Teddy's* birth was midwifery led and after a prolonged second stage labour, he was born in poor condition and was admitted to the special baby care unit. He was diagnosed with hypoxic ischaemic encephalopathy and started fitting at 14 days old. He was subsequently diagnosed with cerebral palsy.
Teddy's case was that that there was a period of 48 minutes delay in his deliver. If he had been delivered promptly by assisted vaginal delivery, he would on the balance of probabilities have avoided the hypoxic ischaemic episode that caused his suffer permanent brain damage. This was disputed by the Defendant and liability was resolved at 80 per cent in Teddy's favour.
Teddy has asymmetrical quadriplegic mixed dystonic/spastic cerebral palsy which, among other conditions, affects his speech. Experts in the case consider he will likely always need a wheelchair to get out into the community. Although his hand function will remain significantly impaired he will continue to be able to use switches and use an electric wheelchair.
Teddy, now aged 10, is intelligent and can speak three languages but has cognitive difficulties, including poor concentration and attention span. He attends a mainstream primary school with a one-to-one assistant.
Teddy's mother suffered a psychiatric injury as a result of the traumatic birth and took her own life when Teddy was six. A large property was purchased for Teddy so that he could live with his father and extended family due to him requiring emotional support and stability following the loss of his mother.
The claim settled in December 2023 for damages lump sum equivalent of just over £23m at 80 per cent (£29,073,500.00 at 100 per cent).
Following settlement, the family said:
"On behalf of all of us, thank you and Sevim for all you have done.
"You both have been amazing; your guidance has been exceptional. We could have not made it through without you both. We are very glad we choose the team we did to get over the finish line - great service."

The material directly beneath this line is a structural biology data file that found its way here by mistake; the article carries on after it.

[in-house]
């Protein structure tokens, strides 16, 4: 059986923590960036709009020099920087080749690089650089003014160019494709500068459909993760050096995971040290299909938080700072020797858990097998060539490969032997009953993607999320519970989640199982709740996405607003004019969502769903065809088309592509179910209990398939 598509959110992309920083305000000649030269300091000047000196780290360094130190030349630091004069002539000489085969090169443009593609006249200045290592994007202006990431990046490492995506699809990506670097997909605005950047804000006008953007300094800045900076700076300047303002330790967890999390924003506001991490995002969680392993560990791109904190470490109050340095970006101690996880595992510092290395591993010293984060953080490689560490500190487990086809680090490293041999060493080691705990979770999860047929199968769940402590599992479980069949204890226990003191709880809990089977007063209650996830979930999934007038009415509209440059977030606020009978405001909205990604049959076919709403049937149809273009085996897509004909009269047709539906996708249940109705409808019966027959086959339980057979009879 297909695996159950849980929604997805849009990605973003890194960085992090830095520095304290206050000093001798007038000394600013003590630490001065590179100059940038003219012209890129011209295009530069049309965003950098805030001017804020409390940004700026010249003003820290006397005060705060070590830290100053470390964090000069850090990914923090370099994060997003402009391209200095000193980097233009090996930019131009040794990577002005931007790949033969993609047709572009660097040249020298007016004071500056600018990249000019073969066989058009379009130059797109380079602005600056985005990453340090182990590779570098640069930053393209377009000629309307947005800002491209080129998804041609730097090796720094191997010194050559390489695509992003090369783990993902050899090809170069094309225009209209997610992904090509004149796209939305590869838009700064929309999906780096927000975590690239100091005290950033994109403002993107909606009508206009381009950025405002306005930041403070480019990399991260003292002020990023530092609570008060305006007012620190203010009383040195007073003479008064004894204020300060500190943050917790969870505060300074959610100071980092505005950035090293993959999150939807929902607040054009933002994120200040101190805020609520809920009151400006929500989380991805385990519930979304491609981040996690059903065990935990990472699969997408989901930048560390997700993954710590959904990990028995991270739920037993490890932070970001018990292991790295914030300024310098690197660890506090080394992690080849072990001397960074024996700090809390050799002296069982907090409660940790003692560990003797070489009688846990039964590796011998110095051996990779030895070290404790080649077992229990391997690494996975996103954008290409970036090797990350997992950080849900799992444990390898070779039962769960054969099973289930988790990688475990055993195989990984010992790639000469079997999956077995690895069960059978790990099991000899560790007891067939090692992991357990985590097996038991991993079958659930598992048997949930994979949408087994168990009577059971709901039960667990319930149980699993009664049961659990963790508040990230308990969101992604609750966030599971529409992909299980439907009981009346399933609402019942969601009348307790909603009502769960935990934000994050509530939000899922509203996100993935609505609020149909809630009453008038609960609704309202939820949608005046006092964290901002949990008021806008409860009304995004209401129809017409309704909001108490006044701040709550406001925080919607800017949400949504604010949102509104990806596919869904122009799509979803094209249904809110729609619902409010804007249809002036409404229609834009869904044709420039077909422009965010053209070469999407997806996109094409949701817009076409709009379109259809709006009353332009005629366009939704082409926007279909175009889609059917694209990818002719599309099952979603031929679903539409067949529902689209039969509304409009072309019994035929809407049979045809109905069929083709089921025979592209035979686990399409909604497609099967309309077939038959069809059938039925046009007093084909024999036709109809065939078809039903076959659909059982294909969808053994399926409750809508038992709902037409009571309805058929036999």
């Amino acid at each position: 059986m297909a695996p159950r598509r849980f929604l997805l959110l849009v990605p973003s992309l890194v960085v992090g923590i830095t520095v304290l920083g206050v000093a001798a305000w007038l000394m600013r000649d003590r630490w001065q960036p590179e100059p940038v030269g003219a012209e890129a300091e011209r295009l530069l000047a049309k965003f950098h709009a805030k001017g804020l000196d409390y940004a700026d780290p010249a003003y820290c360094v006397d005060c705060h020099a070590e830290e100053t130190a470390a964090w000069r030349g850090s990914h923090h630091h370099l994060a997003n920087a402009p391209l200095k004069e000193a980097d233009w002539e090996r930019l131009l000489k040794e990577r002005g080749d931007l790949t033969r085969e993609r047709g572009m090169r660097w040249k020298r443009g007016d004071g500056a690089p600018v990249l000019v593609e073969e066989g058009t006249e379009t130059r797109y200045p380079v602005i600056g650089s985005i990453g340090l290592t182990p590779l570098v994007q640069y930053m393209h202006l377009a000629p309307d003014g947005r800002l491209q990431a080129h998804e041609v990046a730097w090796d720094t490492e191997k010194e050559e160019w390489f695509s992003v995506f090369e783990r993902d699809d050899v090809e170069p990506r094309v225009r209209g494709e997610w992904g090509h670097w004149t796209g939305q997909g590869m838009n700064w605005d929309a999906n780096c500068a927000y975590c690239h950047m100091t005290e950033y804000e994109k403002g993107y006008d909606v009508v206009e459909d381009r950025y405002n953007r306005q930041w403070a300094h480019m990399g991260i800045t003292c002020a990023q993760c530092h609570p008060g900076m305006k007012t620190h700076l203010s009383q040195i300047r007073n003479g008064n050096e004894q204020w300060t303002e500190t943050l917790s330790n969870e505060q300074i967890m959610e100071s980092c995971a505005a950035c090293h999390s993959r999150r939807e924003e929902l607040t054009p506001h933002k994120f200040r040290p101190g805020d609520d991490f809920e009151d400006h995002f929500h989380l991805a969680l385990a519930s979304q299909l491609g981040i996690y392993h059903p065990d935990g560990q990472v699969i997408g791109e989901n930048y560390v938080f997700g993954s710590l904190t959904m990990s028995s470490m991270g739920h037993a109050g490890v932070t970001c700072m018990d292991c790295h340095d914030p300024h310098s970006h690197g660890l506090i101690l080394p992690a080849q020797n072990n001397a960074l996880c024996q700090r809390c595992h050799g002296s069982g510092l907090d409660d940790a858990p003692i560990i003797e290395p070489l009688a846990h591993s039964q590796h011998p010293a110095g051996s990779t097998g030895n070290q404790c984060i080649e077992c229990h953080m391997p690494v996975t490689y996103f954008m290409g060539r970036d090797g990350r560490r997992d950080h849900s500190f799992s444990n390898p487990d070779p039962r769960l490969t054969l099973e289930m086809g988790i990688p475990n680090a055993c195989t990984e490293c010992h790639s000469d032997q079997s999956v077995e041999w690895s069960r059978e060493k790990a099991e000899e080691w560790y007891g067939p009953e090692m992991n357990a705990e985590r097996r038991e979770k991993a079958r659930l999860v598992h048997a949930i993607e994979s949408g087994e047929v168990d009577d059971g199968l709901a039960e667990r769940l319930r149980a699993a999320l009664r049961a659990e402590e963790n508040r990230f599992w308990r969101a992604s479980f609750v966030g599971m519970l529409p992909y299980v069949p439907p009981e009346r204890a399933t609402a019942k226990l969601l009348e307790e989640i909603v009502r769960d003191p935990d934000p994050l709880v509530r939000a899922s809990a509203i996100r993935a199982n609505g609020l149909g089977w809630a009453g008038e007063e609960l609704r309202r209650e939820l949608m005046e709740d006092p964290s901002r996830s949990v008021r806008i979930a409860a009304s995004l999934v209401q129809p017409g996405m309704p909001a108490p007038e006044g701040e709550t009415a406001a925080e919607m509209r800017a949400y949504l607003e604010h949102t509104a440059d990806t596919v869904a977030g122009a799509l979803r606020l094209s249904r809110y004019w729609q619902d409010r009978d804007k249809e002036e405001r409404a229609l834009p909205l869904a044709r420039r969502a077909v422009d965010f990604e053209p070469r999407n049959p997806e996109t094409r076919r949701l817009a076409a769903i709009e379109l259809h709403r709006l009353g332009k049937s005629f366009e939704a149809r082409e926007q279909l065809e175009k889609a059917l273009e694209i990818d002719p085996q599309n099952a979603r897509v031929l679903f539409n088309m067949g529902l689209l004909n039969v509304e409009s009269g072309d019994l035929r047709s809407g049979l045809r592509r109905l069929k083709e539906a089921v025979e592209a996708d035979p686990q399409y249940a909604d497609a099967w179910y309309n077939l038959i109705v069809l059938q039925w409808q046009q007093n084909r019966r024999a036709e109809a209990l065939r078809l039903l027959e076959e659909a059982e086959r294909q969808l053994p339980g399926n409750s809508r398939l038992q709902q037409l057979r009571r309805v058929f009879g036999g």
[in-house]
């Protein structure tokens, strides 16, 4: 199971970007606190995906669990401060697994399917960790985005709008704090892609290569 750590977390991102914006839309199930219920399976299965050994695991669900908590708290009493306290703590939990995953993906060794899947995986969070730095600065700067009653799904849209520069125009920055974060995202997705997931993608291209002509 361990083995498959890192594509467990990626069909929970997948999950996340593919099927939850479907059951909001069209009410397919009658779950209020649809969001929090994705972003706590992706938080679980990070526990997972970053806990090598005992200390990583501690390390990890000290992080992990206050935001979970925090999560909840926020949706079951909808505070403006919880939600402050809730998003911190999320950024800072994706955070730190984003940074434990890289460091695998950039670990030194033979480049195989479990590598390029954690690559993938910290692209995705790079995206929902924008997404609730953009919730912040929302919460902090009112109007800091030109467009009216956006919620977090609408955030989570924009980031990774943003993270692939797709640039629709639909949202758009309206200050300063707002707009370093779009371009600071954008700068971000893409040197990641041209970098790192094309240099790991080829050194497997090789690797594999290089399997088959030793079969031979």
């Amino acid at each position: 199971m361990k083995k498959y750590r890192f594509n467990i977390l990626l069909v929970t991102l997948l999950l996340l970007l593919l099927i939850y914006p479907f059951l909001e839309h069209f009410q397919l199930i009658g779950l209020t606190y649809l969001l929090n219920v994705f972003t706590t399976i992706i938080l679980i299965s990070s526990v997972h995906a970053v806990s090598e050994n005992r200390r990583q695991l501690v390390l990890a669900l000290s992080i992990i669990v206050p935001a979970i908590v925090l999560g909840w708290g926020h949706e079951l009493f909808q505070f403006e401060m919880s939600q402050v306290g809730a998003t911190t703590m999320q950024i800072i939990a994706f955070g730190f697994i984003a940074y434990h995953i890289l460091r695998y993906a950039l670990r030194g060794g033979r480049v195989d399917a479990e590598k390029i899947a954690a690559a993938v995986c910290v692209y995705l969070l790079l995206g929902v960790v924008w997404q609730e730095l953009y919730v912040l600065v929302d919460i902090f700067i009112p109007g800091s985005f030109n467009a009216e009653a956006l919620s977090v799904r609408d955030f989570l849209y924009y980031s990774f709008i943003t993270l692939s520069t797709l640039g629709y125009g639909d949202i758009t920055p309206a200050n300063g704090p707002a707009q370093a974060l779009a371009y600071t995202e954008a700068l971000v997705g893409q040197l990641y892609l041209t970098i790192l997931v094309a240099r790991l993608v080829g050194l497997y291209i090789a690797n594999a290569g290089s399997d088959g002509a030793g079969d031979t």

The Estate claim
The mother brought a primary psychiatric victim claim following the traumatic events surrounding her child's birth. She suffered from feelings of intense guilt and self-recrimination that she was not more vocal during the birth and blamed herself for her child's injuries. She suffered a major period of depression following the birth, which resolved after roughly a year, although the expert psychiatrist in her claim agreed there was a moderate risk of relapse in the future.
When her child was aged five, the family moved to a rental property in a remote area so that her child could attend a specialist school. Teddy's mother began to suffer depression because she felt the school was not right for her child. She blamed herself for the school placement and continued to blame herself for her child's injuries. Unfortunately, Teddy's mother tragically took her own life in 2019.
An amended claim was brought by the estate of the Deceased under the Law Reform Miscellaneous Provisions Act 1934 and a Fatal Accidents Act Claim. The case was that the Deceased's depression and subsequent suicide resulted from her core belief of personal failure arising as a consequence of the traumatic birth.
Liability was heavily disputed by the Defendant, which argued that the mother's depression and suicide were related to looking after a disabled child and not to the birth. The Trust argued that the suicide was not a reasonable foreseeable consequence to the alleged breaches of duty (traumatic birth) but as a result of a transient depressive episode that arose from the challenges of looking after a disabled child.
The case successfully settled at a meeting with the Defendant for a six-figure sum.
* Name changed
For further information about cerebral palsy claims and birth injury claims, please call Kate Rohde on 03304606781 or email firstname.lastname@example.org, or contact Sevim Ahmet on 03304606816 or email email@example.com.
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